Budget realities, of course, played a major role in the CLD strategic decision. It’s an understandable argument — if the private sector bears much or most of the long-term financial risk of new LEO space stations, NASA’s budget would free up to do what it does best — explore. NASA is keen to move on.

Yet those same budget realities place the CLD program on a precarious path to success. The CLD companies – Northrop Grumman, Voyager, Blue Origin, Sierra Space, Axiom, their partners, and others – are depending on reliable NASA “seed money” to develop and build their orbital facilities over the coming years. There is a gauntlet of uncertainty that CLD companies will face in the annual budget cycles to come, any of which can derail one or all of the CLD contenders. The program has been proposed funding “in full” this year, yes, though through a concentrated effort from many stakeholders. And even that isn’t really enough. Let’s remind ourselves of the fights about Commercial Cargo and Crew way back when and how those played out.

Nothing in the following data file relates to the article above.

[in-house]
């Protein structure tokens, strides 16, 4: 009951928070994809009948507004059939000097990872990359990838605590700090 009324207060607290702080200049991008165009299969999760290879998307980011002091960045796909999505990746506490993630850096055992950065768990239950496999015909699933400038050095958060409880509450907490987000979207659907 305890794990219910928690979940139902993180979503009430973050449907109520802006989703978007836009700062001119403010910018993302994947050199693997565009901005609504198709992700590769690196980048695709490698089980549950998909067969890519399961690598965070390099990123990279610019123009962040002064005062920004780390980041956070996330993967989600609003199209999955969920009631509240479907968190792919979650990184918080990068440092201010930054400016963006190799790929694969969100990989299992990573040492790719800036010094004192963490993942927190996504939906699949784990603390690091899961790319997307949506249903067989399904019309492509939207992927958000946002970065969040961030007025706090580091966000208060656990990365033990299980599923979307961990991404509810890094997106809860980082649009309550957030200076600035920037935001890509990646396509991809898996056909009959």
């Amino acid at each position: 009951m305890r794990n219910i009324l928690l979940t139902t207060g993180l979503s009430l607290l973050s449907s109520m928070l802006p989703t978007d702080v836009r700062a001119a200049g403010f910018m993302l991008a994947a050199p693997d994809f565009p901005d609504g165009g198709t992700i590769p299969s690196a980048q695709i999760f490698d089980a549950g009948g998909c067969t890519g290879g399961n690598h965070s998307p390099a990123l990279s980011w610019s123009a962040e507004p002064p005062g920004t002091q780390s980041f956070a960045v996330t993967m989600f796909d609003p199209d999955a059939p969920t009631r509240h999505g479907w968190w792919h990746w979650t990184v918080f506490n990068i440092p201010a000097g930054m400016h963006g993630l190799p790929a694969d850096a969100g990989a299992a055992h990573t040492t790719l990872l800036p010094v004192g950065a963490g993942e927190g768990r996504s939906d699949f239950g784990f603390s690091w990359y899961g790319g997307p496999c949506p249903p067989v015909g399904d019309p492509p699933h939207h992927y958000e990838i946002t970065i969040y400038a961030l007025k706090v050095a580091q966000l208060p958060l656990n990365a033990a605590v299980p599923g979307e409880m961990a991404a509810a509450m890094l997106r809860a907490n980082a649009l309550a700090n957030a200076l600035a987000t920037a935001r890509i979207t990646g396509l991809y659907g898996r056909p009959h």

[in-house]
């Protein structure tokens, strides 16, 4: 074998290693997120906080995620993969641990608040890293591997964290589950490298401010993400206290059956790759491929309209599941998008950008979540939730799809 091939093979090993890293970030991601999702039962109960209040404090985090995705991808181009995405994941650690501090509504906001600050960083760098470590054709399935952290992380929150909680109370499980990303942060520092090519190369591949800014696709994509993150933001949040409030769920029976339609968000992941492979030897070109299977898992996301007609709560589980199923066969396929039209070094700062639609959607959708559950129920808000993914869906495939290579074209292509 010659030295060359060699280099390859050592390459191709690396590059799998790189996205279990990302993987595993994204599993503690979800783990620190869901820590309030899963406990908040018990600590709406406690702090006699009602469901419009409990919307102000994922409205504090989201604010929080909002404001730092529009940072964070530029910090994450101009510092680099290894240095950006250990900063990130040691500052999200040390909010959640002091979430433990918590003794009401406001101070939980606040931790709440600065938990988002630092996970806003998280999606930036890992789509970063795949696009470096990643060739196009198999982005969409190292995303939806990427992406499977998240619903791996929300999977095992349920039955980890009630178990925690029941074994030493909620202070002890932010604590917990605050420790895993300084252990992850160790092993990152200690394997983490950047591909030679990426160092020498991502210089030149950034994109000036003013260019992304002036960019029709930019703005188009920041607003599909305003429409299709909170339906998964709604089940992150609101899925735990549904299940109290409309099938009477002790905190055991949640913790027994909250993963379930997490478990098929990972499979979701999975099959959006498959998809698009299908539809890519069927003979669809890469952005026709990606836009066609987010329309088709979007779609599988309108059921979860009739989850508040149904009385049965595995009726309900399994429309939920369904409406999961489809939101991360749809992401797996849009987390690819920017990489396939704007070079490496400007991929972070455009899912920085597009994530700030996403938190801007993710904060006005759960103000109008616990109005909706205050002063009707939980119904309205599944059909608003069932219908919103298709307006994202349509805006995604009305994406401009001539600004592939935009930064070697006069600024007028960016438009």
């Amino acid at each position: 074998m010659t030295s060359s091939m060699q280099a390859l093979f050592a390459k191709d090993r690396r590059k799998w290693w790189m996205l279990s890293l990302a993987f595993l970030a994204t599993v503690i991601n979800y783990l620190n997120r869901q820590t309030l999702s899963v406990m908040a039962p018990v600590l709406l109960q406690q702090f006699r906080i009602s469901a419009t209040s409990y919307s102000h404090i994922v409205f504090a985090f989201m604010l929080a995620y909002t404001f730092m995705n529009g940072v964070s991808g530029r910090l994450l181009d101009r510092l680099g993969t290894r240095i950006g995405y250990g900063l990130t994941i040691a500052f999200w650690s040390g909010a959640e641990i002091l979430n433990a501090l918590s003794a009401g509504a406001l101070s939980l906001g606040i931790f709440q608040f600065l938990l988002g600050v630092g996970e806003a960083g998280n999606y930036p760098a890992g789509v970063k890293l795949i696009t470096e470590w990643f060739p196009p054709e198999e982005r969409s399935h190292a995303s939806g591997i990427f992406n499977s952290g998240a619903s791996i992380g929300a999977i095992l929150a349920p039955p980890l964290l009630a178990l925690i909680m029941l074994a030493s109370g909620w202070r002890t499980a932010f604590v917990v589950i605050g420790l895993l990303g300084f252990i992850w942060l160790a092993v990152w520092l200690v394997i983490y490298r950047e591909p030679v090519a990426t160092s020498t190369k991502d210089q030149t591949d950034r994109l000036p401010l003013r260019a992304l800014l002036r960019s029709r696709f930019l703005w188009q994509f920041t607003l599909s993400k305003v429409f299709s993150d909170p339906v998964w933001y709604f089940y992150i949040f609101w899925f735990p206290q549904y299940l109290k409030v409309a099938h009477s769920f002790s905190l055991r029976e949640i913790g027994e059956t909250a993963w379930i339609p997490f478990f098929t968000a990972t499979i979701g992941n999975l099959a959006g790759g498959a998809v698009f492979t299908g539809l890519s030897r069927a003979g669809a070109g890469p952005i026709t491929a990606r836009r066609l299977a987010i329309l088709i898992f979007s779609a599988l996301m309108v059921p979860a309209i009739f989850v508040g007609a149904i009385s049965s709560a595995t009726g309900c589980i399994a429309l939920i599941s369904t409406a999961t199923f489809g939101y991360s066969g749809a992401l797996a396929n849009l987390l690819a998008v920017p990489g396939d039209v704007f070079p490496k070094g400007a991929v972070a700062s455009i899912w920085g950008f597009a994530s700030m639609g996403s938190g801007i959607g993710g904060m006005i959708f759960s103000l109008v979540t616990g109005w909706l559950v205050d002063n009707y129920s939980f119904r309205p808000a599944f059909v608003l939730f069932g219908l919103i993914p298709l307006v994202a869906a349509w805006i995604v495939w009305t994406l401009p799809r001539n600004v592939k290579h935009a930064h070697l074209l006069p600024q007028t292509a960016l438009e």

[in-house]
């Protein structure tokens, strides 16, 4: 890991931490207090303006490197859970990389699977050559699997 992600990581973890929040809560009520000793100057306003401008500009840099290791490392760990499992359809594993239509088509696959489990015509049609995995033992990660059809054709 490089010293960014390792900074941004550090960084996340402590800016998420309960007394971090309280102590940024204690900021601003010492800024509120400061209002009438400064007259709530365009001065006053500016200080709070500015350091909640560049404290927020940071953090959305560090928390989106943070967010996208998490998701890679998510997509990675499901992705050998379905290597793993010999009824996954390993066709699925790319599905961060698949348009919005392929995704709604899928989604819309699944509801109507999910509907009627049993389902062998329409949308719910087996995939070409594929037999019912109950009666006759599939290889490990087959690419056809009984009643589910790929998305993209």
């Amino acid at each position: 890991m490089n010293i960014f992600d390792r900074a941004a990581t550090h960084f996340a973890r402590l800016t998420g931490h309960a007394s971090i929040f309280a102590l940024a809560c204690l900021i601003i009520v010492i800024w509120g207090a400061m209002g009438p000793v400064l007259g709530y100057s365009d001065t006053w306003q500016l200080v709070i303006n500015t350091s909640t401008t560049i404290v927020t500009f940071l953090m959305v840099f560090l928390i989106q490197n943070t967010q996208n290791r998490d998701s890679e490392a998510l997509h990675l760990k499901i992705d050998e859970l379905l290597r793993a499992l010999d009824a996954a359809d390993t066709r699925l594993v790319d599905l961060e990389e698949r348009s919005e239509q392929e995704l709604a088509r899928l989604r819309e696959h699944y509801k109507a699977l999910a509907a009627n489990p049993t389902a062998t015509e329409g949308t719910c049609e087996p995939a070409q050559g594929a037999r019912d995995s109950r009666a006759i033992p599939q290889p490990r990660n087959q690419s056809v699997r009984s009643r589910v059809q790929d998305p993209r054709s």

Nevermind anchor tenancy or the other arguments of use-case and future fiscal reality. That will come, but we’re not there yet. And the stakeholder community must remain sober about the challenges ahead. The technical and deployment issues may be the least of them.

A publicity image showing the interior of Blue Origin and Sierra Space’s Orbital Reef space station concept.

All this does not even include a whole new order of space infrastructure to support the commercial space stations. As Beyond Earth’s executive vice president, Courtney Stadd, put it, “We are in uncharted waters when it comes to commercial space stations. We must be mindful that we are still at a very early stage in developing in-orbit infrastructure – including even something as fundamental as communications, let alone super cheap transportation so essential to commerce. Both government and the private sector must be prepared to make this additional investment.”